Teardrops Are Capsules

Less than a day after my last post on Xiao Han’s book launch yesterday, I’ve devoured her first collection of essays in a 2011 book titled Teardrops Are Capsules.

Those who did not attend her talk  or have not come across her articles in Lianhe Wanbao may not deign to pick up this book unless they are attracted by the big names in the Mandopop and Chinese entertainment world – Jonathan Lee, Tanya Chua, Stephanie Sun, Joi Chua, Fish Leong, Valen Hsu, Jaycee Chan, Soler, Wu Jia Hui, Kuo Jun Hong, Royston Tan, Eric Ng, Gary Cao and many more.

The six sections (each containing 20 to 31 essays) of the book have chemical  symbols (all related to Na and Cl) as headings; for eg, Na: The Salty Taste of Childhood, Na: Life’s Difficulties and Acceptance, Cl: Sanitised Swimming Pool, Cl: Cat Lady, Na+Cl-: Liquid, and Na+Cl-: Tears.

With her science background, this is not surprising but it is a refreshing change from most other compilations of literary works. There are many interesting snippets, some of which she mentioned in her talk yesterday: like why she chose to specialise in Biology (because of her JC1 teacher), her PhD in virology and her work as a research scientist, how/why she decided to leave the world of science after 20 years to be a lyricist, her humorous interpretation of some words such as miss and diet (‘die’ + a cross sign), four-letter words such as sale, love, maid, work and baby, and her take on topics like lovelife and love life, heart beats and love hurts, and soulmate.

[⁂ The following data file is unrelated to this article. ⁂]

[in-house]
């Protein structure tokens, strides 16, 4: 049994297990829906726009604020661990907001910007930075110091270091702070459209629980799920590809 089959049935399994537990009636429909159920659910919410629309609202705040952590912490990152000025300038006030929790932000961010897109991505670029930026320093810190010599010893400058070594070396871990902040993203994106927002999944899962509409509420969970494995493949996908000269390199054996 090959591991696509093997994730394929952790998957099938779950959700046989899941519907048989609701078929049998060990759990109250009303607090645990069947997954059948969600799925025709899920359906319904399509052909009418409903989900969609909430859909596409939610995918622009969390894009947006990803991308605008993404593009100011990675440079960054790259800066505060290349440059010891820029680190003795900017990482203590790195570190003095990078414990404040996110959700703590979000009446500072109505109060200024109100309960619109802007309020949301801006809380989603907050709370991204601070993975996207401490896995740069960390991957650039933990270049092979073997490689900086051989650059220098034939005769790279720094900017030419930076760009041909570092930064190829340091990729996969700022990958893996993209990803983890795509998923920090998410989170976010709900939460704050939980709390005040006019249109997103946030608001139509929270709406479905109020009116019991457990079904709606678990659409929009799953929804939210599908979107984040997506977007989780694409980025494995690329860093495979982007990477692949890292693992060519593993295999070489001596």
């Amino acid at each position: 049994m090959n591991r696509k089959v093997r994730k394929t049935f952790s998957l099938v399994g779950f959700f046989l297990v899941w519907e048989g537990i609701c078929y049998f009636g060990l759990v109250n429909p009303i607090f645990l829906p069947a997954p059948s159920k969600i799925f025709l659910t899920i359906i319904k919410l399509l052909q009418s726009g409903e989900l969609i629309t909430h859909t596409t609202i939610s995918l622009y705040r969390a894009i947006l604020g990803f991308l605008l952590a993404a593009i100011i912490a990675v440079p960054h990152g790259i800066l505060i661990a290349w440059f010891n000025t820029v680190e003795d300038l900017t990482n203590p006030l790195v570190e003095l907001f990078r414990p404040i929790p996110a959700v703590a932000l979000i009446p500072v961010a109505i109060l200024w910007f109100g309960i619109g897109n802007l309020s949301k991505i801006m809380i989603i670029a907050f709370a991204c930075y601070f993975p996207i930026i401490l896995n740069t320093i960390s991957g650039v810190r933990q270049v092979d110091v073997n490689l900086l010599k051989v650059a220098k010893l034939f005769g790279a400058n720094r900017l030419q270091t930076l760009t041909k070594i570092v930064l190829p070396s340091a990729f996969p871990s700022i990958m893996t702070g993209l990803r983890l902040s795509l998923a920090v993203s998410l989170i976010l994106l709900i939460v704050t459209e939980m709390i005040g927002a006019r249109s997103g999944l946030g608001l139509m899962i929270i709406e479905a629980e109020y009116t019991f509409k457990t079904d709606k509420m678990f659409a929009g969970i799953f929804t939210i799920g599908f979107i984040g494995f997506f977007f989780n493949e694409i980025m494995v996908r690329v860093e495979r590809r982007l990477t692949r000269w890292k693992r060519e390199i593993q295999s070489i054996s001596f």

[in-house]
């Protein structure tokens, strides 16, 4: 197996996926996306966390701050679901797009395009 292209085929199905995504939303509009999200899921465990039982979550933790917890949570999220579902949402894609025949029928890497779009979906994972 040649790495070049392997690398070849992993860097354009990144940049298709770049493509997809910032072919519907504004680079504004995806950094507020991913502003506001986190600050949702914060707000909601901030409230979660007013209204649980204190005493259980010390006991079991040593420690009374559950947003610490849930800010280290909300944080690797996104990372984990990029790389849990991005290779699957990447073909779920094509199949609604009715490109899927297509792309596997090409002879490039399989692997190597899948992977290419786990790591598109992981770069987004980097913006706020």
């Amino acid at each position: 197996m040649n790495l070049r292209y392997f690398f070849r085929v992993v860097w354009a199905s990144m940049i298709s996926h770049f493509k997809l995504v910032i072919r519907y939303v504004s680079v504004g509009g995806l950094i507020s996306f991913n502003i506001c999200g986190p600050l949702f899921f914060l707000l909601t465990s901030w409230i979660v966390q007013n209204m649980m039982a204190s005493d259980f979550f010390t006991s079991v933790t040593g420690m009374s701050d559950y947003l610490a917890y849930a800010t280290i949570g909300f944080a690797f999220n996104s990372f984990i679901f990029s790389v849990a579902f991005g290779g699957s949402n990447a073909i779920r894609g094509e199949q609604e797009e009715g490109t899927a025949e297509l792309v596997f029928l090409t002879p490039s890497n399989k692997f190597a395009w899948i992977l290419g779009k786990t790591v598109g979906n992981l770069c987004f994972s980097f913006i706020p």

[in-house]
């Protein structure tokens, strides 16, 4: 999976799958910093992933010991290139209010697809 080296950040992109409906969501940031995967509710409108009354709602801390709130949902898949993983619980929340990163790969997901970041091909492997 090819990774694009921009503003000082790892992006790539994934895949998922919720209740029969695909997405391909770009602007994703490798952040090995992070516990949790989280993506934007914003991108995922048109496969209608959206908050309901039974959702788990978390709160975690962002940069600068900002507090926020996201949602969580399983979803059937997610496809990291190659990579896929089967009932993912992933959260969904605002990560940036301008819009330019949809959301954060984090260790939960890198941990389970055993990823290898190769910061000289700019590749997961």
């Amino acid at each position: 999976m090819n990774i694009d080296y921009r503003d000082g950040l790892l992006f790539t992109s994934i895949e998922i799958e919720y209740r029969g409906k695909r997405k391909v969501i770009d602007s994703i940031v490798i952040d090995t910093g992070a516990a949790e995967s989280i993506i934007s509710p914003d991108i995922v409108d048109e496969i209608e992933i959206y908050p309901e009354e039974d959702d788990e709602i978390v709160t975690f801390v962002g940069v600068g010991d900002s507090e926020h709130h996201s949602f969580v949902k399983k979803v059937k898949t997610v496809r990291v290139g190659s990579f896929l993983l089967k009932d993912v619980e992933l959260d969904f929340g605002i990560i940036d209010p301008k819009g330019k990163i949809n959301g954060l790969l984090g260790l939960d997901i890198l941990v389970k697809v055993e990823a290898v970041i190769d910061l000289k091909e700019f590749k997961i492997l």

Other interesting topics include colour blindness in an essay titled “Red Is Danger” on why colour blind people are not allowed to drive but how it could mean they are psychologically different from “normal” people. It is also here that I found out that Mark Twain’s colour deficiency could be the driving force behind his Adventures of Tom Sawyer and Adventures of Huckleberry Finn.

I also like her essay on Teleporty, in which she mentions how music – with sounds and other elements – has a special quality to bring the listener to a different era, world or culture just in the lyrics or arrangement including the accordion / classical Chinese lanuage (wen yan wen)/ ethnic instruments such as the er-hu.

Another interesting essay is where she makes comparison between memories and hair: they do not hurt, but are extensions of something, and no matter how much is cut, they will grow and over time, they will become very long.

There is a 30-page bonus section containing lyrics she penned for songs by Jim Li, Tanya Chua, A-mei, Sun Ho, Jaycee Chan, Serene Kong, Stephanie Sun, Fish Leong, Mi Lu Bin, Valen Hsu, Gary Cao, Mindy Ong,  Danny Yeo, Nico Chua, Ah Ken and others. These are interspersed throughout the book; as are her many photographs and illustrations (drawn by her) .

I wish I can just gobble up her other two books…

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